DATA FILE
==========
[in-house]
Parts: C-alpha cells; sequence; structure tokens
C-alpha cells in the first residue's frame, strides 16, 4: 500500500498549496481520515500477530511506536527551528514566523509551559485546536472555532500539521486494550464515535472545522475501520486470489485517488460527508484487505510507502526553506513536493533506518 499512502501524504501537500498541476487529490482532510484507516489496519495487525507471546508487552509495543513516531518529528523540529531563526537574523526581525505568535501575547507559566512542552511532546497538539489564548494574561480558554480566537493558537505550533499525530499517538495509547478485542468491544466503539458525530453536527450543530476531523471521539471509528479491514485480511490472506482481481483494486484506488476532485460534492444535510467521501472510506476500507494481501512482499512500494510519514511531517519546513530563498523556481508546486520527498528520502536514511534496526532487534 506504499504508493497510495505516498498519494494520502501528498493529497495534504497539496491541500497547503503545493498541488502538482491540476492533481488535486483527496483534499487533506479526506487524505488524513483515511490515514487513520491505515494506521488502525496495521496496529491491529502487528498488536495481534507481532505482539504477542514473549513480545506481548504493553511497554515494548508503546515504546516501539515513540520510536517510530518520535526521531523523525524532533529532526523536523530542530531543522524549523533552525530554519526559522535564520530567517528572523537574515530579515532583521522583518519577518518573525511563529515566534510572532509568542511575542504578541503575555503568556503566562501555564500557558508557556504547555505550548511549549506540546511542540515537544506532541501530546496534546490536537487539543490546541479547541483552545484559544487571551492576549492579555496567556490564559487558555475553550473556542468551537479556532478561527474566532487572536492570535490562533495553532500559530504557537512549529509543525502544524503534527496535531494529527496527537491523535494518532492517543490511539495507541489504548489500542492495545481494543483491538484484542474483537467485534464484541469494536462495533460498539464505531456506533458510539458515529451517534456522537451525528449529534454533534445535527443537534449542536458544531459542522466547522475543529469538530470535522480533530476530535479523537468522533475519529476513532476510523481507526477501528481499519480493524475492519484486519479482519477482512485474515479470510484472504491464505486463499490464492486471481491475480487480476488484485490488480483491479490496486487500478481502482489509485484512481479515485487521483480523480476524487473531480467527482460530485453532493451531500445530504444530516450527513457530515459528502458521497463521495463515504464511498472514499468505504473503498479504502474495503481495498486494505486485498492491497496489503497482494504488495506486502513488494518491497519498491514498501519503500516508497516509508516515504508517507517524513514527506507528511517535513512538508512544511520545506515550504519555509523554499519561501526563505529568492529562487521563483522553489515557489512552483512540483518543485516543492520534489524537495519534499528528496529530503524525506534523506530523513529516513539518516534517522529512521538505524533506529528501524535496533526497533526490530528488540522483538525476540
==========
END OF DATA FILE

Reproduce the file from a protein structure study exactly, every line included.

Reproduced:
[in-house]
Parts: C-alpha cells; sequence; structure tokens
C-alpha cells in the first residue's frame, strides 16, 4: 500500500498549496481520515500477530511506536527551528514566523509551559485546536472555532500539521486494550464515535472545522475501520486470489485517488460527508484487505510507502526553506513536493533506518 499512502501524504501537500498541476487529490482532510484507516489496519495487525507471546508487552509495543513516531518529528523540529531563526537574523526581525505568535501575547507559566512542552511532546497538539489564548494574561480558554480566537493558537505550533499525530499517538495509547478485542468491544466503539458525530453536527450543530476531523471521539471509528479491514485480511490472506482481481483494486484506488476532485460534492444535510467521501472510506476500507494481501512482499512500494510519514511531517519546513530563498523556481508546486520527498528520502536514511534496526532487534 506504499504508493497510495505516498498519494494520502501528498493529497495534504497539496491541500497547503503545493498541488502538482491540476492533481488535486483527496483534499487533506479526506487524505488524513483515511490515514487513520491505515494506521488502525496495521496496529491491529502487528498488536495481534507481532505482539504477542514473549513480545506481548504493553511497554515494548508503546515504546516501539515513540520510536517510530518520535526521531523523525524532533529532526523536523530542530531543522524549523533552525530554519526559522535564520530567517528572523537574515530579515532583521522583518519577518518573525511563529515566534510572532509568542511575542504578541503575555503568556503566562501555564500557558508557556504547555505550548511549549506540546511542540515537544506532541501530546496534546490536537487539543490546541479547541483552545484559544487571551492576549492579555496567556490564559487558555475553550473556542468551537479556532478561527474566532487572536492570535490562533495553532500559530504557537512549529509543525502544524503534527496535531494529527496527537491523535494518532492517543490511539495507541489504548489500542492495545481494543483491538484484542474483537467485534464484541469494536462495533460498539464505531456506533458510539458515529451517534456522537451525528449529534454533534445535527443537534449542536458544531459542522466547522475543529469538530470535522480533530476530535479523537468522533475519529476513532476510523481507526477501528481499519480493524475492519484486519479482519477482512485474515479470510484472504491464505486463499490464492486471481491475480487480476488484485490488480483491479490496486487500478481502482489509485484512481479515485487521483480523480476524487473531480467527482460530485453532493451531500445530504444530516450527513457530515459528502458521497463521495463515504464511498472514499468505504473503498479504502474495503481495498486494505486485498492491497496489503497482494504488495506486502513488494518491497519498491514498501519503500516508497516509508516515504508517507517524513514527506507528511517535513512538508512544511520545506515550504519555509523554499519561501526563505529568492529562487521563483522553489515557489512552483512540483518543485516543492520534489524537495519534499528528496529530503524525506534523506530523513529516513539518516534517522529512521538505524533506529528501524535496533526497533526490530528488540522483538525476540